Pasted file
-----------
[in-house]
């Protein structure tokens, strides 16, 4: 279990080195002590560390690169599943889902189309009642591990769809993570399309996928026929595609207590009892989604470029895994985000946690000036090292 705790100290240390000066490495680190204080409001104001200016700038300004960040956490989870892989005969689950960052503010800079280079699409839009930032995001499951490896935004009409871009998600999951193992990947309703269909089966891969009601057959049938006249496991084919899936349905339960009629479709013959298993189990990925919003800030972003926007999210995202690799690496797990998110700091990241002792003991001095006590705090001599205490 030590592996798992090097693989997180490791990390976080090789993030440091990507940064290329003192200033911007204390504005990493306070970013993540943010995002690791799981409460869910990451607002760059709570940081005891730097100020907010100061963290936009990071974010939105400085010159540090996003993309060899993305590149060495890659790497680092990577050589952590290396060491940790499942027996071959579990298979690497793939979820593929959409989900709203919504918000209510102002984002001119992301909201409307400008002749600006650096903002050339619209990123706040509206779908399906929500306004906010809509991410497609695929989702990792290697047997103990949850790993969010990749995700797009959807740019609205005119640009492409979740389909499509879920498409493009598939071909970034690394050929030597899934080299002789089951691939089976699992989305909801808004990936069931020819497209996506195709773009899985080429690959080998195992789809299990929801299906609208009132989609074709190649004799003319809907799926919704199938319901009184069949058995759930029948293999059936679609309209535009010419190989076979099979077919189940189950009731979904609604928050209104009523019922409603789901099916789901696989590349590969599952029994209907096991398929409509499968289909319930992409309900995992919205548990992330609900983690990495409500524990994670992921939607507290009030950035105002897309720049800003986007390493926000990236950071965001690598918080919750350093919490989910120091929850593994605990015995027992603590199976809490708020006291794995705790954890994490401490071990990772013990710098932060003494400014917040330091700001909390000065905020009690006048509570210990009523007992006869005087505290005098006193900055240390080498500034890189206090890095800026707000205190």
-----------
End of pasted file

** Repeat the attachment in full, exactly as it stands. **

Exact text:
[in-house]
């Protein structure tokens, strides 16, 4: 279990080195002590560390690169599943889902189309009642591990769809993570399309996928026929595609207590009892989604470029895994985000946690000036090292 705790100290240390000066490495680190204080409001104001200016700038300004960040956490989870892989005969689950960052503010800079280079699409839009930032995001499951490896935004009409871009998600999951193992990947309703269909089966891969009601057959049938006249496991084919899936349905339960009629479709013959298993189990990925919003800030972003926007999210995202690799690496797990998110700091990241002792003991001095006590705090001599205490 030590592996798992090097693989997180490791990390976080090789993030440091990507940064290329003192200033911007204390504005990493306070970013993540943010995002690791799981409460869910990451607002760059709570940081005891730097100020907010100061963290936009990071974010939105400085010159540090996003993309060899993305590149060495890659790497680092990577050589952590290396060491940790499942027996071959579990298979690497793939979820593929959409989900709203919504918000209510102002984002001119992301909201409307400008002749600006650096903002050339619209990123706040509206779908399906929500306004906010809509991410497609695929989702990792290697047997103990949850790993969010990749995700797009959807740019609205005119640009492409979740389909499509879920498409493009598939071909970034690394050929030597899934080299002789089951691939089976699992989305909801808004990936069931020819497209996506195709773009899985080429690959080998195992789809299990929801299906609208009132989609074709190649004799003319809907799926919704199938319901009184069949058995759930029948293999059936679609309209535009010419190989076979099979077919189940189950009731979904609604928050209104009523019922409603789901099916789901696989590349590969599952029994209907096991398929409509499968289909319930992409309900995992919205548990992330609900983690990495409500524990994670992921939607507290009030950035105002897309720049800003986007390493926000990236950071965001690598918080919750350093919490989910120091929850593994605990015995027992603590199976809490708020006291794995705790954890994490401490071990990772013990710098932060003494400014917040330091700001909390000065905020009690006048509570210990009523007992006869005087505290005098006193900055240390080498500034890189206090890095800026707000205190």